FTTx stands for Fiber to the X (where X represents a particular name or object, such as ‘home’ or ‘cabinet’). It is a telecommunications network architecture that is used within the local loop (the last section of the providers network that spans between the end-user premises and the edge of the carrier network) and delivers broadband connections to homes, businesses and organisations all around the world.
Many legacy copper-based networks are steadily being replaced with FTTx systems due to the benefits in speed and capacity that comes with fiber optic cabling.
This article looks at the various types of FTTx systems, how they work and how they differ from one and other.
Different types of FTTx architectures
There are two main groups of FTTx architectures, FTTP (Fiber to the Premises) and FTTC (Fiber to the Cabinet). These two groups have multiple sub-groups and architectures.
Fiber to the Premesis (FTTP)
With FTTP, an optical fiber is run in an optical distribution network (ODN) from the central office to the subscriber premises. FTTP can be categorized according to where the fiber ends:
FTTH – Fiber to the Home is when the fiber reaches the living or working space. The fiber runs from the central office all the way to the living or working space. The signal may then be conveyed throughout that space using any means, such as twisted pair, coaxial cable, wireless (Wi-Fi for example) or further optical fiber.
FTTB – Fiber to the Building is where the fiber reaches the subscribers building that may have multiple living or working spaces that are being served by the network provider. The optical fiber terminated before reaching the individual living or working space but is conveyed the final distance by any means.
Although FTTP and FTTB are the main two subsets of the FTTP architectures, there are also more which are fairly self-explanatory, including:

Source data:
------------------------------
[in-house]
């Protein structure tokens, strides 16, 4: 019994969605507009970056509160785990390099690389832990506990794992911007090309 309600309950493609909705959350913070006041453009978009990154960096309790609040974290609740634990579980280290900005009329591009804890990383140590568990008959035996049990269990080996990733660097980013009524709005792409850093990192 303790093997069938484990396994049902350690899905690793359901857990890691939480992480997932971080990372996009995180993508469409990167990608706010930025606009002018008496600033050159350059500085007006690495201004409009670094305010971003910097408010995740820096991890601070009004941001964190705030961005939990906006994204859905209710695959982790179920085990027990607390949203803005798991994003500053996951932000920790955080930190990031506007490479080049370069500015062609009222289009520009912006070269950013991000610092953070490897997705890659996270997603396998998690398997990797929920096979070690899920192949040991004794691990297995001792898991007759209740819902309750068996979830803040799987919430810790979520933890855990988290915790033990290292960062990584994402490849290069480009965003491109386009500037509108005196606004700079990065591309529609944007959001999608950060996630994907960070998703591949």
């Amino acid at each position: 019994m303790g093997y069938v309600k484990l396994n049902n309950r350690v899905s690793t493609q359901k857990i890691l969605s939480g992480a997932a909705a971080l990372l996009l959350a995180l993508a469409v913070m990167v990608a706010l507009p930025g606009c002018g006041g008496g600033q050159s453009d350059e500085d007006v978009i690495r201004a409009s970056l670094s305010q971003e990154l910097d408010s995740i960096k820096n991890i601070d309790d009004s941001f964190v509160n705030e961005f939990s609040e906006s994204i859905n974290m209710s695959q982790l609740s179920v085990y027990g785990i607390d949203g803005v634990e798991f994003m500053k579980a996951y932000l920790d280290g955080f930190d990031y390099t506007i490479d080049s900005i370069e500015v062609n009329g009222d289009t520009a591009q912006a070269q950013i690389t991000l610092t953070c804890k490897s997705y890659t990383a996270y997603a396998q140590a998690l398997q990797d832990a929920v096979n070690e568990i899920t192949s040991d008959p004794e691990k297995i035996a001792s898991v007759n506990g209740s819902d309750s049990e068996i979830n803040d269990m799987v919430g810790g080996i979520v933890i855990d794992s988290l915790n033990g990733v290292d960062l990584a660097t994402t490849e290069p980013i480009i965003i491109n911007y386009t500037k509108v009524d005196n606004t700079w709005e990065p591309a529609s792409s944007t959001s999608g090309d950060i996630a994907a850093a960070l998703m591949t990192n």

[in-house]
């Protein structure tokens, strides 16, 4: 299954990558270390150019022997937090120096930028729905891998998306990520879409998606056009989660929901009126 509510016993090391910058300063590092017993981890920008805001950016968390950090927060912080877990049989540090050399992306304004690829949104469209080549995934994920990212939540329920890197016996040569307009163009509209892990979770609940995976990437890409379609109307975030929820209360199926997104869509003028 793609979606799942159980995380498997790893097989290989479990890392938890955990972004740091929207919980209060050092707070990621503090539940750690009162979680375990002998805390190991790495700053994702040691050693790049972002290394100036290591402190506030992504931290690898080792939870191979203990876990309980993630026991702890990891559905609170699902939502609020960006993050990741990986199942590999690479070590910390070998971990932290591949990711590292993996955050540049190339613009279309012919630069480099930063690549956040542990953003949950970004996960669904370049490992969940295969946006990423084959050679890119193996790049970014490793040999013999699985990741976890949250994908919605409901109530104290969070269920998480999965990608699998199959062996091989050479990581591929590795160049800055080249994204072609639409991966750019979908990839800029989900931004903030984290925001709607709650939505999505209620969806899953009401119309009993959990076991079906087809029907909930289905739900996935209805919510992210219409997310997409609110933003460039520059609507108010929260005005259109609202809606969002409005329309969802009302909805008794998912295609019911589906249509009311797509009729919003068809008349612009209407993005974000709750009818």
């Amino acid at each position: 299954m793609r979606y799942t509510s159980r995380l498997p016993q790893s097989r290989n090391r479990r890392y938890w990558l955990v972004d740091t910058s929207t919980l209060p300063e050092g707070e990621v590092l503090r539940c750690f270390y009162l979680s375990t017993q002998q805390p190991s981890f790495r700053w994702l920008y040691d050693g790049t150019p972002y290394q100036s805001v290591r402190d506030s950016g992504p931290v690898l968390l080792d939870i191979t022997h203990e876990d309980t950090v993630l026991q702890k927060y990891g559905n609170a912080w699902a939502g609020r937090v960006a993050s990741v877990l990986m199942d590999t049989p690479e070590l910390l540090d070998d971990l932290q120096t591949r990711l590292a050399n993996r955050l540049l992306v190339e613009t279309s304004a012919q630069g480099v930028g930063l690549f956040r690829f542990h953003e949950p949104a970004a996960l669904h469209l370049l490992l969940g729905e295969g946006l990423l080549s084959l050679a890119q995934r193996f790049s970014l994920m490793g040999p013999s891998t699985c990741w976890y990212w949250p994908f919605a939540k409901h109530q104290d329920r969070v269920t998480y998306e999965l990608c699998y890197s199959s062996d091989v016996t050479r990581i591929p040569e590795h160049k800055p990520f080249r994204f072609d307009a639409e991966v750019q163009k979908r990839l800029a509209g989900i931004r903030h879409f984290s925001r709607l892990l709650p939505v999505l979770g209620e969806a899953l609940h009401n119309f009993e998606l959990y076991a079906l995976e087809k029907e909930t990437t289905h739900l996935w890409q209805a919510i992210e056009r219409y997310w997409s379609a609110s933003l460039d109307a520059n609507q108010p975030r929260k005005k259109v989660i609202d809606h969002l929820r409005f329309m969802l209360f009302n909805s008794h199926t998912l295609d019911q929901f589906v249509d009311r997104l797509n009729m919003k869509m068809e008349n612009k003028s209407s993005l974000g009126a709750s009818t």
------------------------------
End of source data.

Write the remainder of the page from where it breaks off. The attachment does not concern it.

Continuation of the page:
FTTBD – Fiber to the Desktop
FTTR – Fiber to the Router
FTTO – Fiber to the Office
FTTF – Fiber to the Frontage
Fiber to the Cabinet (FTTC)
FTTC (also sometimes known as Fiber to the Curb or Fiber to the Node) is the other main type of fiber optic deployment. An FTTC system runs through an ODN from the providers hub through to a central platform or node. Indivdual customers can then connect to this node using either twisted pair or coaxial cables.
FTTC systems are defined as a platform that terminated its fiber optic cables within 1000ft of the customer premesis. FTTC also has several sub-groups depending on the type of deployment:
FTTN – Fiber to the Neighbourhood is when customers connect to a cabinet in that is generally located within a 1 mile radius of each subscriber. These cabinets can connect several hundreds of subscribers to the network.
FTTdp – Fiber to the Distribution Point is very similar to FTTC/FTTN but is located one-step closer, moving the fiber to within meters of the boundary of customers premesis, to a junction box known as the distribution point. This allows for near gigabit speeds.
FTTx technology will continue to be implemented within telecommunication networks as more operators replace older copper infrastructure with fiber based systems. Subscribers will see the benefit of these infrastructure improvements with enhanced speeds and greater connectivity.